With regards to hiking or physical exercise, three main factors make blisters more likely to happen:

  • Direct friction: Any place where a shearing force nips or grabs the skin and slides can cause a blister. That might happen inside your boot heel or inside a glove where you grip the shaft of a trail tool. Eventually, the epidermis (upper skin layer) separates and fluid enters the space, causing a blister.
  • Moisture: Moister (sweatier) skin is softer skin, which is more susceptible to damage when friction occurs.
  • Pressure: A tight spot in your boot or a wrinkle in your sock can create a friction pressure point.

2. How to prevent blisters

Preventing blisters is all about knowing the tell tale signs, once you know these you can take the necessary steps ensure you minimize the risk of getting blisters. 

To prevent blisters, follow these guidelines:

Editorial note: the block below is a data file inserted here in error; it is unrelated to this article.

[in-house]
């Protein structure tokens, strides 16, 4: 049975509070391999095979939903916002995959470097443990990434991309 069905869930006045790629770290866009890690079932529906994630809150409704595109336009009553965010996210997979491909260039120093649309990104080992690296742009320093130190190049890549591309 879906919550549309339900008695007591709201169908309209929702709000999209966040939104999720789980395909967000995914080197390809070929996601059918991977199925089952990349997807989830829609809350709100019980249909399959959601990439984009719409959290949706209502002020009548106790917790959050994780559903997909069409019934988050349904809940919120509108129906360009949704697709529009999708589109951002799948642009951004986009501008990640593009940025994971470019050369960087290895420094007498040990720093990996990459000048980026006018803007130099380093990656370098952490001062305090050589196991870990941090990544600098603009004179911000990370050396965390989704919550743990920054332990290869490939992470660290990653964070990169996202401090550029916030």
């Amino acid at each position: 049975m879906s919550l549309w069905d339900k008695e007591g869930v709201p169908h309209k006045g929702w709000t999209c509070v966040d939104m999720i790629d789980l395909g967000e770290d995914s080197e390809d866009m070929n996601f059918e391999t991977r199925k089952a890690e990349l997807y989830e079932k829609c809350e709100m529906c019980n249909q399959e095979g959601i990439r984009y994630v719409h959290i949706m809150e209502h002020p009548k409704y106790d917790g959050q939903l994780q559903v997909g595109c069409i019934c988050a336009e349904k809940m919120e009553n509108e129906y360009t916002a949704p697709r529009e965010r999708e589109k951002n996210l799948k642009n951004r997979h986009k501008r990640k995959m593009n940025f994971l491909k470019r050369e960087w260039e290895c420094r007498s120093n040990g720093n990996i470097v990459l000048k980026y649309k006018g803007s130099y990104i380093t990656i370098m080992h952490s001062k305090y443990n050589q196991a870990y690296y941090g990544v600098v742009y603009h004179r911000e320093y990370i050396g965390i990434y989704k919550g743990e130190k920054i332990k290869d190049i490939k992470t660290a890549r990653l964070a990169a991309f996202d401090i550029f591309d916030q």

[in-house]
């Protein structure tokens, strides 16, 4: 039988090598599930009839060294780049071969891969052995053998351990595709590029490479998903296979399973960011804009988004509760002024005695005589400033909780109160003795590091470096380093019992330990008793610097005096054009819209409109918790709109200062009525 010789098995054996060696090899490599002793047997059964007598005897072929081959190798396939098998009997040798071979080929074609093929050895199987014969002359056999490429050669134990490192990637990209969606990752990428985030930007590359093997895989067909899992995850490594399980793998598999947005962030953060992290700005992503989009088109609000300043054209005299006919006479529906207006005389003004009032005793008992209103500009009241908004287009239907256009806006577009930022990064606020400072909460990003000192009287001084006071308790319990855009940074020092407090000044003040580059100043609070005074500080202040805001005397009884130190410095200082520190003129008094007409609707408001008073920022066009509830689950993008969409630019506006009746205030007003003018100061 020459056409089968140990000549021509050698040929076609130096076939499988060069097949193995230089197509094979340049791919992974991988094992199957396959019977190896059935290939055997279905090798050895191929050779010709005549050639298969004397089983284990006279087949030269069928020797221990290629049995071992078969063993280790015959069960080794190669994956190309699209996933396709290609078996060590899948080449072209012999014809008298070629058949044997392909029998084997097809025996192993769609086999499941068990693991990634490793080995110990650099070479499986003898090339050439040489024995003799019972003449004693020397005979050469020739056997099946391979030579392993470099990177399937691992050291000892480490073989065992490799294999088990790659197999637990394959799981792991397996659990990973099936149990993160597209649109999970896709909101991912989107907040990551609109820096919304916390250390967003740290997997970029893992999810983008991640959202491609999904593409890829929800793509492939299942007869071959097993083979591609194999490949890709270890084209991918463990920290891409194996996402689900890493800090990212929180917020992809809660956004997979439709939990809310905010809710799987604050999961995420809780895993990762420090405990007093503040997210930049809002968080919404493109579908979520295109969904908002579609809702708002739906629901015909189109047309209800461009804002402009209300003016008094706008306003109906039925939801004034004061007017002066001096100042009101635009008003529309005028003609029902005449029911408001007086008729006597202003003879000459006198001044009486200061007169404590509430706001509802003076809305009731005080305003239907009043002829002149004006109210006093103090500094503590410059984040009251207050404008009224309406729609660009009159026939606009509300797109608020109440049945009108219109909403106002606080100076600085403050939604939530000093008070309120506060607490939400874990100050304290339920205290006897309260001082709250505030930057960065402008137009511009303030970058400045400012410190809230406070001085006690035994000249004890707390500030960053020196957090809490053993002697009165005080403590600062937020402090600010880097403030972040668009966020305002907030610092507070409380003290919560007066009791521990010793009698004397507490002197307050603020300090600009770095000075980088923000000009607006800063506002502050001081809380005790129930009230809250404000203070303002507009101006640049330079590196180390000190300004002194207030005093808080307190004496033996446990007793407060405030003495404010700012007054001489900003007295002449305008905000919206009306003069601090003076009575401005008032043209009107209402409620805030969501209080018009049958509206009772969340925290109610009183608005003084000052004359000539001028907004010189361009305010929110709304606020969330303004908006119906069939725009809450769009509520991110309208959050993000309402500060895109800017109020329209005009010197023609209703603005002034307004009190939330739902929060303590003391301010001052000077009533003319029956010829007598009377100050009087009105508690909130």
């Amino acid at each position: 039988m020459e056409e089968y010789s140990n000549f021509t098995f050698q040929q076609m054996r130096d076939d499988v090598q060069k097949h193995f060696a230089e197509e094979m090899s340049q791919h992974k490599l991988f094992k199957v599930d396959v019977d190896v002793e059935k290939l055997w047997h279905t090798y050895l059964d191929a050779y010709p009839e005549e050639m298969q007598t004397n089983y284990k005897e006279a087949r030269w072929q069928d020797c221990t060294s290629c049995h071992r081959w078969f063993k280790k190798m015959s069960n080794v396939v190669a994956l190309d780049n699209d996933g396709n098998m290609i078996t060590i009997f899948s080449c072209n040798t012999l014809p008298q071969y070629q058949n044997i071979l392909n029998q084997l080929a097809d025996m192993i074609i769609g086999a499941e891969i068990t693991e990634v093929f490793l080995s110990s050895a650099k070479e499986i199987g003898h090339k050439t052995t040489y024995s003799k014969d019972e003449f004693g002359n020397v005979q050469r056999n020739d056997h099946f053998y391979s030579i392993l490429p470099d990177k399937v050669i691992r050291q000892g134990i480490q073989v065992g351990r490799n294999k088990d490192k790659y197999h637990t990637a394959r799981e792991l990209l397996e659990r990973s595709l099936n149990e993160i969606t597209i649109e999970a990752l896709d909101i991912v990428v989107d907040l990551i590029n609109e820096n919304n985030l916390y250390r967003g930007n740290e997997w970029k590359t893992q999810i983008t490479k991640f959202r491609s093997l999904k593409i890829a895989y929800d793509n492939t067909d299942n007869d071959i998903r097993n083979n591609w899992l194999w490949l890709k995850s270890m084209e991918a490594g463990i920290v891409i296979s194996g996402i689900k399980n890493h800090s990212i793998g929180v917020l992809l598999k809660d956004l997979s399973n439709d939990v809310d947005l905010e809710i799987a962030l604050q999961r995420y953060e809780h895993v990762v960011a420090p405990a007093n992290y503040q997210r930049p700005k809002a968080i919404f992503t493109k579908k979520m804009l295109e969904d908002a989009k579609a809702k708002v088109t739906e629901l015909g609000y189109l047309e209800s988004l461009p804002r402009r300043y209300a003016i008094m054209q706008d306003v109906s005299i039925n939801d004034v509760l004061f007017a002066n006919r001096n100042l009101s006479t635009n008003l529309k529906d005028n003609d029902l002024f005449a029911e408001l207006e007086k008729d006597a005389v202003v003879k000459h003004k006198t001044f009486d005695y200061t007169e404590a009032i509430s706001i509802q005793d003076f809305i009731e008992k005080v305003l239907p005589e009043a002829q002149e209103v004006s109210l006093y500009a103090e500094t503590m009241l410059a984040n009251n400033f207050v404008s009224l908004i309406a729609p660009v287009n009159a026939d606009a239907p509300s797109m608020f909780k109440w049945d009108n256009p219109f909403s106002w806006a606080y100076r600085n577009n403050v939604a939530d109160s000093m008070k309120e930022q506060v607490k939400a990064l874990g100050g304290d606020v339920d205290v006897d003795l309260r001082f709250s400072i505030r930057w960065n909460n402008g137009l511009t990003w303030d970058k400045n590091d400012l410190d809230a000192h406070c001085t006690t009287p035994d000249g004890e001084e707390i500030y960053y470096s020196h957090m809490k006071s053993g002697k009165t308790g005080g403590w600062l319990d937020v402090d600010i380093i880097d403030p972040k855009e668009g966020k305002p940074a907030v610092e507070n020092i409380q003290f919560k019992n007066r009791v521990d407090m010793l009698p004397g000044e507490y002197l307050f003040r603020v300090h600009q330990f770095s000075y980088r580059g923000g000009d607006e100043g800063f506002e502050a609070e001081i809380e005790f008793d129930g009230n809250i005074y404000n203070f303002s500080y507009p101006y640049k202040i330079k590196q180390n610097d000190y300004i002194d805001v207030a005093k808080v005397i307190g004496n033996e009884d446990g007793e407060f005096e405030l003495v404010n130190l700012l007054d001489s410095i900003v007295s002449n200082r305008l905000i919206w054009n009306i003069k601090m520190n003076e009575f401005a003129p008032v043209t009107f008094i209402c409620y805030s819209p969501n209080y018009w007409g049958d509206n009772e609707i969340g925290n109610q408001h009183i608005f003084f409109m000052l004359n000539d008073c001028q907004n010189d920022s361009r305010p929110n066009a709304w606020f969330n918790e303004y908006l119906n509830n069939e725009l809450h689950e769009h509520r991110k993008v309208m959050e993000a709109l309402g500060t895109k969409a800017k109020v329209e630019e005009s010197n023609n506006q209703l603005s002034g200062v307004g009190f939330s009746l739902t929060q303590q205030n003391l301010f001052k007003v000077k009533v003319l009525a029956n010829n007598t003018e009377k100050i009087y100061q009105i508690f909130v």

• Make sure your boots fit and are broken in properly: To avoid pressure points, slippage or both, the foundation of blister prevention is getting the right fit when you buy your boots. You must slowly break in your new footwear, walking around the house, garden or neighbourhood first. Your fist voyage in new shoes should not be a 30 Mile hike.

  • Wear proper socks: When hiking, the number one rule is to avoid cotton, which is great at retaining moisture. Go with synthetic or wool instead and make sure they fit correctly (too big and you can have wrinkles; too small and you can create pressure points and sock slippage). You might also want to try wearing a second pair of socks such as a liner sock; these add a protective layer between the skin and your primary hiking socks and can help wick away moisture. Double socks can perform the same function. I have personally done this for years, and it works well.